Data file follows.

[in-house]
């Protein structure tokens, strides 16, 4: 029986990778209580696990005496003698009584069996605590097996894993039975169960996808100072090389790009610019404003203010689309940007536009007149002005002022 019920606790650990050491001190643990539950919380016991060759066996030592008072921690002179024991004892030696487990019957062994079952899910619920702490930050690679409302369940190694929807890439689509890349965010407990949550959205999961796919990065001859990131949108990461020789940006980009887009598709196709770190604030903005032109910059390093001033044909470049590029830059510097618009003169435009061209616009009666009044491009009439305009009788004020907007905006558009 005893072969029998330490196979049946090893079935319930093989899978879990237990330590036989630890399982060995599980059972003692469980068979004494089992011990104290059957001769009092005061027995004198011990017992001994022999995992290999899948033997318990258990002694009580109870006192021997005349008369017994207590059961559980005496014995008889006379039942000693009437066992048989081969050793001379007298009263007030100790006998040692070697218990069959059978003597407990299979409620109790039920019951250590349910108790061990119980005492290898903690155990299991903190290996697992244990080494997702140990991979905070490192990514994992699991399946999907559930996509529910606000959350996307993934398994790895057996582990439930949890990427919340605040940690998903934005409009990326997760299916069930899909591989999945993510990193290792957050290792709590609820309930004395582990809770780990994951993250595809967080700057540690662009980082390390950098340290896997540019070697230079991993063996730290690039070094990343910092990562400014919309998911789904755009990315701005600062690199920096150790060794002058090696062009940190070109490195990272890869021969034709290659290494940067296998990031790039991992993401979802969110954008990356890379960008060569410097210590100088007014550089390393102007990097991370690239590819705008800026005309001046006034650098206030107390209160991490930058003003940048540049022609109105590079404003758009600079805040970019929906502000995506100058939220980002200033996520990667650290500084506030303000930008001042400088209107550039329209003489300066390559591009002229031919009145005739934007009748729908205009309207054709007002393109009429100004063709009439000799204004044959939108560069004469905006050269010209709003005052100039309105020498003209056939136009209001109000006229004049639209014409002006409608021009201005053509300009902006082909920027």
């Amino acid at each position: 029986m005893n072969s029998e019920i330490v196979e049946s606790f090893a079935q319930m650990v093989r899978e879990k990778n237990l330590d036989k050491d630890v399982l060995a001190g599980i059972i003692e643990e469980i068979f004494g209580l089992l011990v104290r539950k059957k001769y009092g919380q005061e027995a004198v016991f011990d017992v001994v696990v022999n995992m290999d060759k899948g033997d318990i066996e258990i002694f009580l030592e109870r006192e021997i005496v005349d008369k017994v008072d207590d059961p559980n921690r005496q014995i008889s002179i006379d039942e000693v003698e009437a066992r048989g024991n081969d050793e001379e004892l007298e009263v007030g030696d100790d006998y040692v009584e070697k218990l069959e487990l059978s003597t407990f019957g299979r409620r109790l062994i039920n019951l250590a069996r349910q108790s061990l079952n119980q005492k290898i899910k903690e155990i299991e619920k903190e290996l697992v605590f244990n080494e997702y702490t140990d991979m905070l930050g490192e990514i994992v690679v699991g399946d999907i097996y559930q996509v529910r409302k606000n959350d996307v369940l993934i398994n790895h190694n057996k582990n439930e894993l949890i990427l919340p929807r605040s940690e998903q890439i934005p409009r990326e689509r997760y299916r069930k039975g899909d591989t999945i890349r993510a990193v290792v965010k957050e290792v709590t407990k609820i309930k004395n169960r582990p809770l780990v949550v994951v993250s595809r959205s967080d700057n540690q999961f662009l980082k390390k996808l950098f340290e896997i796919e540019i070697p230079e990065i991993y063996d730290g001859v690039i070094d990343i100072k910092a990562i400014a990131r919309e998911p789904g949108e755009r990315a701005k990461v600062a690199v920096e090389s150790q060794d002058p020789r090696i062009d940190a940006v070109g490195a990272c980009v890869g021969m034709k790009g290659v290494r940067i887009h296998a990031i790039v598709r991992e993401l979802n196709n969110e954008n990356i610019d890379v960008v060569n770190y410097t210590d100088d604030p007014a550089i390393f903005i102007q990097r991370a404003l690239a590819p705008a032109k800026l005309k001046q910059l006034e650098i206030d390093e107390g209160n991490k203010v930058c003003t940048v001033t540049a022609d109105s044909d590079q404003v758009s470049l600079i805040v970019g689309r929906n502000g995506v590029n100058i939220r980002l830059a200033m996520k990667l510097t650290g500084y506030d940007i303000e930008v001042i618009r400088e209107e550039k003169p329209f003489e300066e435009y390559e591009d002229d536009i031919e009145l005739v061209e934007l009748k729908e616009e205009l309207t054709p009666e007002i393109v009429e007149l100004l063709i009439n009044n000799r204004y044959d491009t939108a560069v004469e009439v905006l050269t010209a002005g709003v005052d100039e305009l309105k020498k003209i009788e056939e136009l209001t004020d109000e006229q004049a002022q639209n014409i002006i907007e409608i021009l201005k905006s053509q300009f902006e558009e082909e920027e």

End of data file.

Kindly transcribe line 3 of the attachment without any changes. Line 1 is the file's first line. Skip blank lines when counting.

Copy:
């Amino acid at each position: 029986m005893n072969s029998e019920i330490v196979e049946s606790f090893a079935q319930m650990v093989r899978e879990k990778n237990l330590d036989k050491d630890v399982l060995a001190g599980i059972i003692e643990e469980i068979f004494g209580l089992l011990v104290r539950k059957k001769y009092g919380q005061e027995a004198v016991f011990d017992v001994v696990v022999n995992m290999d060759k899948g033997d318990i066996e258990i002694f009580l030592e109870r006192e021997i005496v005349d008369k017994v008072d207590d059961p559980n921690r005496q014995i008889s002179i006379d039942e000693v003698e009437a066992r048989g024991n081969d050793e001379e004892l007298e009263v007030g030696d100790d006998y040692v009584e070697k218990l069959e487990l059978s003597t407990f019957g299979r409620r109790l062994i039920n019951l250590a069996r349910q108790s061990l079952n119980q005492k290898i899910k903690e155990i299991e619920k903190e290996l697992v605590f244990n080494e997702y702490t140990d991979m905070l930050g490192e990514i994992v690679v699991g399946d999907i097996y559930q996509v529910r409302k606000n959350d996307v369940l993934i398994n790895h190694n057996k582990n439930e894993l949890i990427l919340p929807r605040s940690e998903q890439i934005p409009r990326e689509r997760y299916r069930k039975g899909d591989t999945i890349r993510a990193v290792v965010k957050e290792v709590t407990k609820i309930k004395n169960r582990p809770l780990v949550v994951v993250s595809r959205s967080d700057n540690q999961f662009l980082k390390k996808l950098f340290e896997i796919e540019i070697p230079e990065i991993y063996d730290g001859v690039i070094d990343i100072k910092a990562i400014a990131r919309e998911p789904g949108e755009r990315a701005k990461v600062a690199v920096e090389s150790q060794d002058p020789r090696i062009d940190a940006v070109g490195a990272c980009v890869g021969m034709k790009g290659v290494r940067i887009h296998a990031i790039v598709r991992e993401l979802n196709n969110e954008n990356i610019d890379v960008v060569n770190y410097t210590d100088d604030p007014a550089i390393f903005i102007q990097r991370a404003l690239a590819p705008a032109k800026l005309k001046q910059l006034e650098i206030d390093e107390g209160n991490k203010v930058c003003t940048v001033t540049a022609d109105s044909d590079q404003v758009s470049l600079i805040v970019g689309r929906n502000g995506v590029n100058i939220r980002l830059a200033m996520k990667l510097t650290g500084y506030d940007i303000e930008v001042i618009r400088e209107e550039k003169p329209f003489e300066e435009y390559e591009d002229d536009i031919e009145l005739v061209e934007l009748k729908e616009e205009l309207t054709p009666e007002i393109v009429e007149l100004l063709i009439n009044n000799r204004y044959d491009t939108a560069v004469e009439v905006l050269t010209a002005g709003v005052d100039e305009l309105k020498k003209i009788e056939e136009l209001t004020d109000e006229q004049a002022q639209n014409i002006i907007e409608i021009l201005k905006s053509q300009f902006e558009e082909e920027e």